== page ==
So today is World Environment Day and I had actually planed not to cover this special day as I am dealing with environmental issues almost every day and would actually have to blog on it every day then. Just similar to what World Water Day means to me (not much as a *special occasion* from my very own pov, that is).
However, as I went for lunch with my colleagues today, we found the following flyer(s?) on our tables and I instantly thought: hey, i’ve gotta blog this. ..
.So, here you go:
And? What’s the message?
- Locally grown carrots produce less carbon dioxide emissions than avocados that were imported via airplanes.
- Argentinian beef steak has a (calculated) carbon emission of 6,79kg/kg if transported via ship.
- Energy saving / compact fluorescent lamps of 11W save an equivalent of 469kg of carbon emissions when compared to conventional bulbs @60W and a life expectancy of 15.000h.
- Take your bike to work and contribute to a better environment
(which would be ~ 12 km one way for me).
- …and: calculate your own carbon footprint — which takes into account ALL data. Average carbon emission of Joe User in Germany (according to this site!) is around 10t/a, and I was just below it with ~ 8t/a. Still, lots of room for improvements. My colleague had ~ 25t/a! What’s yours?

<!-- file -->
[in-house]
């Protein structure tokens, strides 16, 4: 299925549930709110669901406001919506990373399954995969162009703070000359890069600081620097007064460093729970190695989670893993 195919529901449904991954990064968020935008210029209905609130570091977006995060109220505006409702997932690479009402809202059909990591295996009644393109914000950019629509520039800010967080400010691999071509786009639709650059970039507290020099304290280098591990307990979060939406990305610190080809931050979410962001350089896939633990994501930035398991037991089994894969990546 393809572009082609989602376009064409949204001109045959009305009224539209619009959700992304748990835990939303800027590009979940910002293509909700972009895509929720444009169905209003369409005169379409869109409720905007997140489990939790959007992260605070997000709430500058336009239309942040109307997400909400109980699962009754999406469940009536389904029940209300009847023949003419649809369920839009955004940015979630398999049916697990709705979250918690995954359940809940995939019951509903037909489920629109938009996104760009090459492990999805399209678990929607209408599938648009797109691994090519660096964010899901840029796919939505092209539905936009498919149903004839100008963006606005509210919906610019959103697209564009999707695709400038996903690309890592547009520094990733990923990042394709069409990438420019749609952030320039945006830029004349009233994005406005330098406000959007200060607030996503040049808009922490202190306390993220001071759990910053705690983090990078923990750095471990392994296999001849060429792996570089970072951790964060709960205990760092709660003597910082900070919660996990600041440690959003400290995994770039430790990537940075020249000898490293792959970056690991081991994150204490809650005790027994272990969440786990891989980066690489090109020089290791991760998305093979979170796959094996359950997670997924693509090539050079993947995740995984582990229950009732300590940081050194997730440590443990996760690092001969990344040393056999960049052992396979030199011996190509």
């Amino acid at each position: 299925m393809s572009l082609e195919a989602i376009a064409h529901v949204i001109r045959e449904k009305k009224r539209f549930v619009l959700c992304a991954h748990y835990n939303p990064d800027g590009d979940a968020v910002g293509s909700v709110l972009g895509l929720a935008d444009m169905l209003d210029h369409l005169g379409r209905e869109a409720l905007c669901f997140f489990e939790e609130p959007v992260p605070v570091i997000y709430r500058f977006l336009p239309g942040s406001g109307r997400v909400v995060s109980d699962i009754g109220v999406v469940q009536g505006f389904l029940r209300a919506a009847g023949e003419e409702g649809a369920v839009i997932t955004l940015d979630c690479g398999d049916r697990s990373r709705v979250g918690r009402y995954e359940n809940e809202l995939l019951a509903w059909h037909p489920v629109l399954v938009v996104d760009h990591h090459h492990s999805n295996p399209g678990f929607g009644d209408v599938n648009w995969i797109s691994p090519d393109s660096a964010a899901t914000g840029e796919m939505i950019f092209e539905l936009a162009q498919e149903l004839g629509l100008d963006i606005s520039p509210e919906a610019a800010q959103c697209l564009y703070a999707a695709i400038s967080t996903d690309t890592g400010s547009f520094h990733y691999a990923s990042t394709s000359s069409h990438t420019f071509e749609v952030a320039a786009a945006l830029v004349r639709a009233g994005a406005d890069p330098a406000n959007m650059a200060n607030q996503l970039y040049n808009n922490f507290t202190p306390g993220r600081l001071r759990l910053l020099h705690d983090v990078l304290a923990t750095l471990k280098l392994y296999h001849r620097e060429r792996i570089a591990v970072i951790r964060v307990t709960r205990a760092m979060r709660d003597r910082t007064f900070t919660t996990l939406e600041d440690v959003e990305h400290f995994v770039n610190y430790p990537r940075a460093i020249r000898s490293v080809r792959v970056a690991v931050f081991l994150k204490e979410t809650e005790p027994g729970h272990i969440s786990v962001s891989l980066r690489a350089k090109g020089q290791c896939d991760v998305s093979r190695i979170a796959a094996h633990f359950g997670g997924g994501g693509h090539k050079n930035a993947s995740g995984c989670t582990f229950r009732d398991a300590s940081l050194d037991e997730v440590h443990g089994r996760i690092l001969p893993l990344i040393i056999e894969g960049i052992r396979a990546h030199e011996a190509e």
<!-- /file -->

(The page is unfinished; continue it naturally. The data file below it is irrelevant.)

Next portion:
Lesson learned: everything is interconnected, interwoven to a huge network of reasons and causes. Eating expensive and imported avocados from Kenya that cost at least 1,- EUR each and come at the size of an egg (sic!) are much more problematic than local food.
It prolly produces even more carbon emissions than the printing and distribution of such flyers to a staff / target group that is already sensitized for the world’s burning issues (health, water, sanitation, energy, transport, urbanisation, HIV, Malaria, war, greed, etc. etc.). …
No, seriously, World Environment Day is here to remind all of us that environmental protection starts with our own environmental awareness and that we can not just sit back and wait for some Messiah to come and give us a working solution. Rethink your actual behaviour and identify the potential.
(And this, although I am a strong defender of the Braungart/McDonough theory, e.g. how nice it would be to have a 2nd — green — industrial revolution where the reduction of *bad behaviour* isn’t a solution (= consuming less is still harmful), but instead identifying and using materials whose biological and technical nutrients remain in an loop. Ecosan is one of such approaches.…but that’s another story :-).